Marine animals collected from Antarctic waters have been maintained in aquarium facilities in Antarctica and the UK by the British Antarctic Survey (BAS) since 1973. The current Facility in Cambridge is the only low temperature research aquarium in the UK, and one of only three globally to regularly hold Antarctic species over extended periods. The facilities and marine animals are used by scientists and Ph.D. students at BAS and at universities, both within the UK and internationally.
In the Polar Regions where environmental change is the fastest on Earth the ability to investigate organism responses to manipulated conditions is a key requirement for UK-based ecosystem research.
The Cambridge Aquarium provides:
- The ability to perform fine-scale analyses on Antarctic species using techniques only available in Europe (e.g. NMR analyses of muscle function in scallops, nerve-muscle function analyses in isopods, and genomic analyses of regeneration in echinoderms.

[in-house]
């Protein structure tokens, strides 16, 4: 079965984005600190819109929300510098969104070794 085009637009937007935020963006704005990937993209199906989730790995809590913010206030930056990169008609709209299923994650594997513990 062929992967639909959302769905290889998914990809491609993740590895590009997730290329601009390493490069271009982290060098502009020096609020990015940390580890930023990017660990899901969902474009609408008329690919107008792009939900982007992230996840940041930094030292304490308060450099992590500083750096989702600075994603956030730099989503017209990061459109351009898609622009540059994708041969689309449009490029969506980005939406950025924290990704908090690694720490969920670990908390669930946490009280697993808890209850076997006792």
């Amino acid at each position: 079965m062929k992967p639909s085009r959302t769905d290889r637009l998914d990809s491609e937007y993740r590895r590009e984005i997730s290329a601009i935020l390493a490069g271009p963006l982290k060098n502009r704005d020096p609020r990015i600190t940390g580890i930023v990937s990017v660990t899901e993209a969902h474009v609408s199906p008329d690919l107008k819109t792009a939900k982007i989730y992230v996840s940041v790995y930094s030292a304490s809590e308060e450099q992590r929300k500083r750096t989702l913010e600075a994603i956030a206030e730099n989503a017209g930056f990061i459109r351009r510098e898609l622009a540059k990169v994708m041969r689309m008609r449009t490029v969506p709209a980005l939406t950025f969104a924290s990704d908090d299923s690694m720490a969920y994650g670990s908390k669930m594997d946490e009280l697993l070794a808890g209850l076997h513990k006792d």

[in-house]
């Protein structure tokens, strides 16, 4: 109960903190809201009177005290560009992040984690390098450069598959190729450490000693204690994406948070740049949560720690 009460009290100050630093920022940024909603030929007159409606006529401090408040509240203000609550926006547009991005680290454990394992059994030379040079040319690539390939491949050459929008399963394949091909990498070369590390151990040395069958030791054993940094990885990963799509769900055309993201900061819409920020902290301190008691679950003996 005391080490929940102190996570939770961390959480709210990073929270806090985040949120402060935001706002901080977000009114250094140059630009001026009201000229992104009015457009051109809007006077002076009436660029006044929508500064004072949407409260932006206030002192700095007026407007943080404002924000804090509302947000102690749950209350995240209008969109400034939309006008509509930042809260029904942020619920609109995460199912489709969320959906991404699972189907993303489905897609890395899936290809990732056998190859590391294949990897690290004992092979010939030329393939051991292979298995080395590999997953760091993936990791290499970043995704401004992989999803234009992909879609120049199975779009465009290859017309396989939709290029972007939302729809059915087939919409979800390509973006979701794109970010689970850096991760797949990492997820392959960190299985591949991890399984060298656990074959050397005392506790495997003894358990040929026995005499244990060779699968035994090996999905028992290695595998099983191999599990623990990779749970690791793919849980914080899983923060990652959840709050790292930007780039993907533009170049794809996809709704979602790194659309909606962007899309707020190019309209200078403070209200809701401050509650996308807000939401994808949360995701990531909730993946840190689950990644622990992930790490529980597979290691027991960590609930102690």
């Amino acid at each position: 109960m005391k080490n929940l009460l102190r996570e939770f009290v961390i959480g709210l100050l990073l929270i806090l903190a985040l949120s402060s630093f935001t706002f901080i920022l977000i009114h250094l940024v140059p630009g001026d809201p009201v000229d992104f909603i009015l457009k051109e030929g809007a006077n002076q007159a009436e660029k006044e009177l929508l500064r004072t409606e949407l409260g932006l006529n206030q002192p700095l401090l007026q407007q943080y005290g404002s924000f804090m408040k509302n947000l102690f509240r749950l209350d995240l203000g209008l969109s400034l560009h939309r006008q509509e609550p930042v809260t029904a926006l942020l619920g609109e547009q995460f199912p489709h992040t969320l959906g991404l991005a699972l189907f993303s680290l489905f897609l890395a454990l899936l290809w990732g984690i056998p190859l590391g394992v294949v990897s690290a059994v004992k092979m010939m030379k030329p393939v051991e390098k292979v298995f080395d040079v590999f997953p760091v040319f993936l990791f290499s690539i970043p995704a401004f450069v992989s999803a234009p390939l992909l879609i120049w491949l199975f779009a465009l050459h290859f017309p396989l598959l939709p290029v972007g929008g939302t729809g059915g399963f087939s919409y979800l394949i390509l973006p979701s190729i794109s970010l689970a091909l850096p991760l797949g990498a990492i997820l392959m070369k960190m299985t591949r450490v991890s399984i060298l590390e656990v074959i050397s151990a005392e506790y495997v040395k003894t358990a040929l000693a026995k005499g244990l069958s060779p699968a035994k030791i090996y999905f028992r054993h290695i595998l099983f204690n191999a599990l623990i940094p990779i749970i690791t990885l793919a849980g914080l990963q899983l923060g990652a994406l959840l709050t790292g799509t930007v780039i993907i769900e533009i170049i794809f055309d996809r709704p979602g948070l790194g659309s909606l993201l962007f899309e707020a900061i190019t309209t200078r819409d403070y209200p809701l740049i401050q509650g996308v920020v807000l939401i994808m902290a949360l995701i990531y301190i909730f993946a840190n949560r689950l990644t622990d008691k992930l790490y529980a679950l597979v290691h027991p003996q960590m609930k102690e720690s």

- Access to biological specimens for scientists year round without having to travel to Antarctica.
- The ability to test underwater equipment in the marine environment before sending it to Antarctica (e.g. heated settlement panels).
- The ability to train junior scientists and Ph.D. students in equipment and techniques before visiting Antarctica.
- The capacity to conduct preliminary trials and develop new small projects at times in the year when access to Rothera is not available.
- The ability to conduct long-term projects manipulation conditions (e.g. ocean acidifcation studies on sea urchins assessing survival, growth, metabolism and reproductive success).
27 June, 2016
New technologies and techniques used in a scientific study of the shells of oysters, mussels, clams and scallops reveal clues about how these commercially valuable species may fare in a changing world, and how discarded shells from the aquaculture industry could benefit the environment.
24 June, 2015
Antarctic life – highly diverse, unusually structured A new assessment by scientists, published in Nature this week, suggests Antarctica is a more diverse and biologically rich region than previously thought. …
9 December, 2013
BAS takes the lead in ambitious science programme to aid fishing industry and monitor effects of climate change on Europe’s shellfish The supply of shellfish we buy at the supermarket …
21 August, 2013
Warming Antarctic seas likely to impact on krill habitats Antarctic krill are usually less than 6 cm in length but their size belies the major role they play in sustaining …